3. Soul Camp

Health and wellness enthusiasts will love Soul Camp, which offers three-day sessions in New York and California, complete with communal or private cabins, wellness education, pool parties, and lake and river activities.

At Soul Camp, you can participate in intensive and in-depth yoga training and other healing experiences, including astrology, tarot, life and health coaching, and meditation. You'll also get the change to explore during excursions to Kings Canyon National Park and Pine Flat Lake in California and the Adirondack Mountains in New York. Meal times serve "healthified camp food," and traditional camp activities like dance parties and bonfires also are included.

Prices are a little steeper here — starting at $899 for the New York location before April 1 — but they sometimes offer a $200 limited-time discount, and monthly payment plans are available. There's also early-bird pricing that runs continuously throughout the spring and summer, which at its peak, saves up to $1,000 on a weekend.

4. Camp Bonfire

There's only one weekend scheduled for Camp Bonfire — this year it was held in mid-June at Lake Owego in the Poconos — but I wanted to include it because it's unlike any other adult camps out there.

The regular fee for this camp, which includes all the traditional and nontraditional activities (like Quidditch, terrarium making, and "lemon jousting"), plus six meals from Friday evening to Sunday lunch (including drinks and lots of snacks throughout the weekend), is $475. If you've got a little extra cash to spare, you can choose a Benefactor Registration at $550, which offsets the cost of camp for a would-be camper who can't afford the $475; and for those folks, there's a Campership Registration, which lowers the cost of the weekend to $400. If you're rolling in dough, you can opt for the Super Benefactor Registration at $950, which covers the full cost of camp for another, lower-income camper.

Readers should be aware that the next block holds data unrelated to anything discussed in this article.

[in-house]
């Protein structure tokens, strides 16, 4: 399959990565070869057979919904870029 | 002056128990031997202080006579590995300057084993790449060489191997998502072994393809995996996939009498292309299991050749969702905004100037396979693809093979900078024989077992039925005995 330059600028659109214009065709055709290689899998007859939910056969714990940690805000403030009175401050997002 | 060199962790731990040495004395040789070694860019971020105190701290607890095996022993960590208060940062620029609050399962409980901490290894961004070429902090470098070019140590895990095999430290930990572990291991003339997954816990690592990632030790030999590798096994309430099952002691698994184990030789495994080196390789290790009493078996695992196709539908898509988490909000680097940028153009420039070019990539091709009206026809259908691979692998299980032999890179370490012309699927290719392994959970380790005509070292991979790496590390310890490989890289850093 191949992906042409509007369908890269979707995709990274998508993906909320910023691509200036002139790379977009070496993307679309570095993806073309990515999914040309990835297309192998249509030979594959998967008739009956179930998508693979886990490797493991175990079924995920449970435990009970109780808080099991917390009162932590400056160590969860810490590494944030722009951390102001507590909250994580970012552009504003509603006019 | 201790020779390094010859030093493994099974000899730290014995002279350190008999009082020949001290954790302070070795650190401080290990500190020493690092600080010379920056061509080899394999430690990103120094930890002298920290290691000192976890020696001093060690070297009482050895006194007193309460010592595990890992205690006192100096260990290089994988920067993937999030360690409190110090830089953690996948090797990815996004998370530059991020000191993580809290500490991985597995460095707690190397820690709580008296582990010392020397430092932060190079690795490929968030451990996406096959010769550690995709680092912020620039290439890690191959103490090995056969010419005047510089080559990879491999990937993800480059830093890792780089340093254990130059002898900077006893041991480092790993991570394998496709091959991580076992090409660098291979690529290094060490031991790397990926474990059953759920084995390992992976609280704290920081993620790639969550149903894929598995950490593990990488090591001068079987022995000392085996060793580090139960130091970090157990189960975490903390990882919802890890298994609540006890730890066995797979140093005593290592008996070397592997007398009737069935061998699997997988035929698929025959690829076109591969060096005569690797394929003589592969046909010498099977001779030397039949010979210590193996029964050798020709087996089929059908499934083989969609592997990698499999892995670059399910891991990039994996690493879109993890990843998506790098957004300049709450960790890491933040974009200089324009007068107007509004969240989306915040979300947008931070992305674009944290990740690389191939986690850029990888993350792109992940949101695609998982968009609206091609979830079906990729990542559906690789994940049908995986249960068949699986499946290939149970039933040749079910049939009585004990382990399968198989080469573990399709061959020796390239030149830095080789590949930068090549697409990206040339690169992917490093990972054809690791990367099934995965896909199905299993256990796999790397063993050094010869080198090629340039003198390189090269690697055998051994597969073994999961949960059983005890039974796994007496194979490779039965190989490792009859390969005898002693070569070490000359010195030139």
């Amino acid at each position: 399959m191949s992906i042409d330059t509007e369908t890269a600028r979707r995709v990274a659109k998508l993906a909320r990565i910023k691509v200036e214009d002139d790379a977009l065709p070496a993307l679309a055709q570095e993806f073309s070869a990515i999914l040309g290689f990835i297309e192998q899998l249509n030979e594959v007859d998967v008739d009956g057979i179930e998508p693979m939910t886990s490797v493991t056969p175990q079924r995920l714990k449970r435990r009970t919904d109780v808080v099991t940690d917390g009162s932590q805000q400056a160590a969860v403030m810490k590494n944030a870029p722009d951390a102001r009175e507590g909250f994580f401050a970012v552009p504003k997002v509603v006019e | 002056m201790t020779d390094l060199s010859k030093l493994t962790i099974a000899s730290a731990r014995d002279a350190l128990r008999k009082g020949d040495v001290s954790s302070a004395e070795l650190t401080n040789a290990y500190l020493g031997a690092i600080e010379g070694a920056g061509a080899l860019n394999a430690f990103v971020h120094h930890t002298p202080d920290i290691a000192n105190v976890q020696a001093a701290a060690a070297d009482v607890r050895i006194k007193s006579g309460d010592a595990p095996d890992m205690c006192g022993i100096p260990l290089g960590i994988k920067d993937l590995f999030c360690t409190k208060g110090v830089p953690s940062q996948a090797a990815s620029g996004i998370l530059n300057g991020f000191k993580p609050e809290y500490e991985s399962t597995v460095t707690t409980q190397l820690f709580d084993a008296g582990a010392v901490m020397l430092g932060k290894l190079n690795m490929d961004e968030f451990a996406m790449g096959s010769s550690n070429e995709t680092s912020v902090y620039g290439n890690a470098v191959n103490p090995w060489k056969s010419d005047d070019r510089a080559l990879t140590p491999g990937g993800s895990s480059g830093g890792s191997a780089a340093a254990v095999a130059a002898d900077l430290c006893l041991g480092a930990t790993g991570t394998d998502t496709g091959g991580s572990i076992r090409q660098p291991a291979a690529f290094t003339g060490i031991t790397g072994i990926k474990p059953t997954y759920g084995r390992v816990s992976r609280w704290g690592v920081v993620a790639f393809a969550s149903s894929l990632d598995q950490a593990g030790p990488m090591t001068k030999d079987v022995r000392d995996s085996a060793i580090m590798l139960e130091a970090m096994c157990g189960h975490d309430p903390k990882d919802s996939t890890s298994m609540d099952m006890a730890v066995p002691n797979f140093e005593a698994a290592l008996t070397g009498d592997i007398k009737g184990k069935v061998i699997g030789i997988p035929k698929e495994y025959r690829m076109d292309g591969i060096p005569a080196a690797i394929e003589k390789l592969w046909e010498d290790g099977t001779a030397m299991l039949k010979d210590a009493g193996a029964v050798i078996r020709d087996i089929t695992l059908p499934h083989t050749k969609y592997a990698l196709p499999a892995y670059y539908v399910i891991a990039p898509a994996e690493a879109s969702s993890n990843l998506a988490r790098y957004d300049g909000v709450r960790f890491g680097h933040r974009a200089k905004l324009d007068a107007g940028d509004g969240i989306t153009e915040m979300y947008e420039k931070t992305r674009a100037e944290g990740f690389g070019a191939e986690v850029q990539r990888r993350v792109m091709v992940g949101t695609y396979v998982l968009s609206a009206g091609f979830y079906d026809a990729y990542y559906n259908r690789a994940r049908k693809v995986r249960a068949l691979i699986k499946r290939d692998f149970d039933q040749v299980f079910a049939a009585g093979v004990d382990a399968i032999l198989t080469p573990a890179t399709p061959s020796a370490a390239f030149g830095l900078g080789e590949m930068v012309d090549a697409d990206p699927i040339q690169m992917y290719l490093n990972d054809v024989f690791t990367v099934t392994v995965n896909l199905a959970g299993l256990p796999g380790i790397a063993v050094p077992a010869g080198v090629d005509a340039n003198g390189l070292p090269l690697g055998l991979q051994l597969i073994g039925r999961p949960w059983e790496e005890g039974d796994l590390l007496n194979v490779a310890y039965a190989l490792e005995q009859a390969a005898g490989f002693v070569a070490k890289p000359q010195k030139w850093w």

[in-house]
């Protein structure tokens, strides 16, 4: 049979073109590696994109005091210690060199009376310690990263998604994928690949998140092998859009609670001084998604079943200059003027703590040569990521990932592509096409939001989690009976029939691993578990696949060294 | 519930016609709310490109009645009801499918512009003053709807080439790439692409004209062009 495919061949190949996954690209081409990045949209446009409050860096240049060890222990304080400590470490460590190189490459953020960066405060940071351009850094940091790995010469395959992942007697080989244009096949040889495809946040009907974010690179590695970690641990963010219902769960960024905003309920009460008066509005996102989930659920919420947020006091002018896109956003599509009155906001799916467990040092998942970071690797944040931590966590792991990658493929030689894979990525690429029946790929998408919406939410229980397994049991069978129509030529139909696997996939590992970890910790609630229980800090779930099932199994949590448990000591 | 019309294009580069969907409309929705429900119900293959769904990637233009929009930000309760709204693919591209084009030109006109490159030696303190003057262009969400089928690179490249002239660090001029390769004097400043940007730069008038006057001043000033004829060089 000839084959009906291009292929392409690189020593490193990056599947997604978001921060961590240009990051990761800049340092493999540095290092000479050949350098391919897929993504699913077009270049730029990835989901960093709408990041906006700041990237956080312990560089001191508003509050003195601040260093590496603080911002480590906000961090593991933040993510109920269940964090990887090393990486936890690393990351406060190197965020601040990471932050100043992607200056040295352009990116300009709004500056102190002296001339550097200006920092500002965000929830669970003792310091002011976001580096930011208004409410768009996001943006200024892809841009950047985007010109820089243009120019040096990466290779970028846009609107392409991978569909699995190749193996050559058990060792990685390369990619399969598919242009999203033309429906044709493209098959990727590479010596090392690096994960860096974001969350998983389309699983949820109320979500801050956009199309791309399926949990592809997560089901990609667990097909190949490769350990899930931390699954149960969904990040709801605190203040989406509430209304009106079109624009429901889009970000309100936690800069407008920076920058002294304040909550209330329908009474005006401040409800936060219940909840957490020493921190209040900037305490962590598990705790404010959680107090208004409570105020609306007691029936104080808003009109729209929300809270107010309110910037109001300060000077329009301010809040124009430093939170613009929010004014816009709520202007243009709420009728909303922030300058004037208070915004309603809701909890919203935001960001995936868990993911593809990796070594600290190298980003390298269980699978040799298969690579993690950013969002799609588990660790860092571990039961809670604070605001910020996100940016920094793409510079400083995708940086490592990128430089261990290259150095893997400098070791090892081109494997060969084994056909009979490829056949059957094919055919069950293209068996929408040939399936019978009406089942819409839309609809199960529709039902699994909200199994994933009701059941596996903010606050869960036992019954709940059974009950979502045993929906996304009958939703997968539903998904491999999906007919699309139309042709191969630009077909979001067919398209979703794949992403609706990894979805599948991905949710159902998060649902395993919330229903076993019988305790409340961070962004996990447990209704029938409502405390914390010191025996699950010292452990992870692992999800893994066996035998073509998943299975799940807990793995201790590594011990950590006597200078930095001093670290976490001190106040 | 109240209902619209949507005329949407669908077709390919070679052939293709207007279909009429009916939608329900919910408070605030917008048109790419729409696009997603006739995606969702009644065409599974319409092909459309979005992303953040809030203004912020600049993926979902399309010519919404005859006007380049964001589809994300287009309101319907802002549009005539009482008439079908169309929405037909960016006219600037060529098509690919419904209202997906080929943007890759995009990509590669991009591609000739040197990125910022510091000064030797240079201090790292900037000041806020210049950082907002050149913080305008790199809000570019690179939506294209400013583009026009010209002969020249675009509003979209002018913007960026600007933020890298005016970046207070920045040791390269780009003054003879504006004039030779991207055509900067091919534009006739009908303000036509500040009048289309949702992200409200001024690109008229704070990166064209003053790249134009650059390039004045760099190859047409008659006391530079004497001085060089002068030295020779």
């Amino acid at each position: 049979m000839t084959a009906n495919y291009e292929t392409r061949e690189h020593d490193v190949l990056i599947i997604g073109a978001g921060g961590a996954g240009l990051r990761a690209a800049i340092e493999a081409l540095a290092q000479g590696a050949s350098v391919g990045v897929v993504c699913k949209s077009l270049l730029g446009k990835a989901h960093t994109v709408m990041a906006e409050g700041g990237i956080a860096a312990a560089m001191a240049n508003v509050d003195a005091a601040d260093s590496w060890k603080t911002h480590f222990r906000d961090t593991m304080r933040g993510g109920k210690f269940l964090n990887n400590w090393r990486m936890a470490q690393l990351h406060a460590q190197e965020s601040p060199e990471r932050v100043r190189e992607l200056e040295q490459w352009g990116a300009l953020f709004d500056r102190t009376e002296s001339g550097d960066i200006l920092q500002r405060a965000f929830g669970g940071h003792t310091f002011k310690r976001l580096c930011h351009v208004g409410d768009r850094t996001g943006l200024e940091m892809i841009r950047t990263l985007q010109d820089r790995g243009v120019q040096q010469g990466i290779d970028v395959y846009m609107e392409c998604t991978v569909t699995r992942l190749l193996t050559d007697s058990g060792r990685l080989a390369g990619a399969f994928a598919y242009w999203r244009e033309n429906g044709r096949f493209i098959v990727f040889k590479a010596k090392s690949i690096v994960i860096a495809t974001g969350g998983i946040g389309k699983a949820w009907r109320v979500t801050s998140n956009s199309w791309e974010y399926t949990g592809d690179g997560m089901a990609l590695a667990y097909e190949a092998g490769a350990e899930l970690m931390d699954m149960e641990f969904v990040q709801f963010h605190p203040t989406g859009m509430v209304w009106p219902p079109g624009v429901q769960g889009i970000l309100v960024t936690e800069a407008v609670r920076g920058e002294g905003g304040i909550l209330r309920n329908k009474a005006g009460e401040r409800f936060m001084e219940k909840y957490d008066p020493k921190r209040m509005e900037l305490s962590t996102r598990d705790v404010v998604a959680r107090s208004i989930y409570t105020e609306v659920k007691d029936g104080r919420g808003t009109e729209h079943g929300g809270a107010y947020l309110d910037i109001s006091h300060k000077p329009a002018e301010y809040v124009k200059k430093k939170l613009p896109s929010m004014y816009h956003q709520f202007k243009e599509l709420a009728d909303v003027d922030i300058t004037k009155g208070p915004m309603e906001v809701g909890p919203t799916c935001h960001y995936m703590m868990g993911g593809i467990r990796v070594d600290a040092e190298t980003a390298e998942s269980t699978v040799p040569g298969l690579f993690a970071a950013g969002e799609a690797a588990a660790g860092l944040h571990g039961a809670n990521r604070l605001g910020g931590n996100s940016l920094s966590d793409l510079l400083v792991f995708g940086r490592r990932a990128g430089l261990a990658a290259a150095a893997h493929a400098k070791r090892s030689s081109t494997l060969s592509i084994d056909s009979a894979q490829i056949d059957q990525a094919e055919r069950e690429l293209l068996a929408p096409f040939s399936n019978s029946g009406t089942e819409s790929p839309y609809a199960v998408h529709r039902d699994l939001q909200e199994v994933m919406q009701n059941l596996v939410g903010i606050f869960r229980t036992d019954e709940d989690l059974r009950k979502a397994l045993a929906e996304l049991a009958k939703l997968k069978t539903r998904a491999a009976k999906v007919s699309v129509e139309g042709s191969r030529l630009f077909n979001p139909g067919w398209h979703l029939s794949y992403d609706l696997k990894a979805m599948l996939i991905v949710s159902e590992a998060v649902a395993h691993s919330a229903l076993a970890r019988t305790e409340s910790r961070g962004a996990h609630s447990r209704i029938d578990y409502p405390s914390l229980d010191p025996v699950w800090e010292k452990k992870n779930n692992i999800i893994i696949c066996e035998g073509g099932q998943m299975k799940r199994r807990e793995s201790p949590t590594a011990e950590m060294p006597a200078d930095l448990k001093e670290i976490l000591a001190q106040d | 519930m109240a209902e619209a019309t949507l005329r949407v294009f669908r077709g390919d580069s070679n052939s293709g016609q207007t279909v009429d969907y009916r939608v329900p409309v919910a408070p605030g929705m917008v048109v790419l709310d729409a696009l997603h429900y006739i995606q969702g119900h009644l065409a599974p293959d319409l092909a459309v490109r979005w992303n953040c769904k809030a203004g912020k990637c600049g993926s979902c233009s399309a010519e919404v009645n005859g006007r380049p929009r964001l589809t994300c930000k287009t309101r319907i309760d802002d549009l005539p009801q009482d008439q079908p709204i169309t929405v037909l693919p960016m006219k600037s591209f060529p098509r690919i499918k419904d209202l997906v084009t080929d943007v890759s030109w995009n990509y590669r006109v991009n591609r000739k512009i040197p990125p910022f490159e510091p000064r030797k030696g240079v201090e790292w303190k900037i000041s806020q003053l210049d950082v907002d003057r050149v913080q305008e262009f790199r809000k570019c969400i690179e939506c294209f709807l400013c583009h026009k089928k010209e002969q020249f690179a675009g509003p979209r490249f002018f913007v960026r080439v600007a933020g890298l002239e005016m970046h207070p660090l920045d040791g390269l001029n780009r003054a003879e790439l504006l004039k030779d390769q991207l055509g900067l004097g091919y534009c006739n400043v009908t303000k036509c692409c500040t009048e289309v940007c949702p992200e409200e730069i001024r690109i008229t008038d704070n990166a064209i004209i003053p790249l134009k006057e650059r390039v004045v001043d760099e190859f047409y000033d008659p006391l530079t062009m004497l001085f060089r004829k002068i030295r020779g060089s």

Neat concept, I think, and an easy way to commit an act of kindness. Something to consider for next year. Plus, a portion of every sale goes to Philly-based Camp Sojourner, which "helps girls become leaders who take charge of their own lives and act as agents of positive change in their communities."

5. Zombie Survival Camp

If you're worried about the impending zombie apocalypse (because it's definitely coming!), Zombie Survival Camp is right up your alley. Located in the New Jersey Pine Barrens, this day or weekend camp provides intimate, one-on-one expert instruction on how to navigate a zombie invasion, including tactical skills taught on a 60-acre facility that includes a rustic farmhouse, outbuildings, and a shooting range. Ages 15 and older can attend day camps (24 participants total), while full weekends are for folks age 21 and older (15 participants total). You'll learn Zombitsu, a hand-to-hand fighting style developed by ZSC trainers; first-aid techniques; knife throwing and crossbow skills; how to build a bug-out band, and more.

Weekends are all-inclusive with lodging, meals, and activities, plus booze, games, and bonfires in the evenings. Day camp is $179 per person while weekends are $450, both payable in two installments. (See also: 5 Affordable Vacations to Please Every Age Group)

6. Space Camp

Didn't grow up to be an astronaut? Don't sweat it. Adult Space Academy, at the U.S. Space and Rocket Center in Huntsville, Alabama, welcomes people age 18 and older to spend a few days as an astronaut as you train on their Multi-Axis Trainer, build and launch your own rocket, complete team-building exercises on a ropes course, design a protective heat shield, and perform an extended-duration simulated mission. Three-day sessions cost $549 and include meals served in the Space Camp Crew Galley, and lodging is in their Habitat facilities.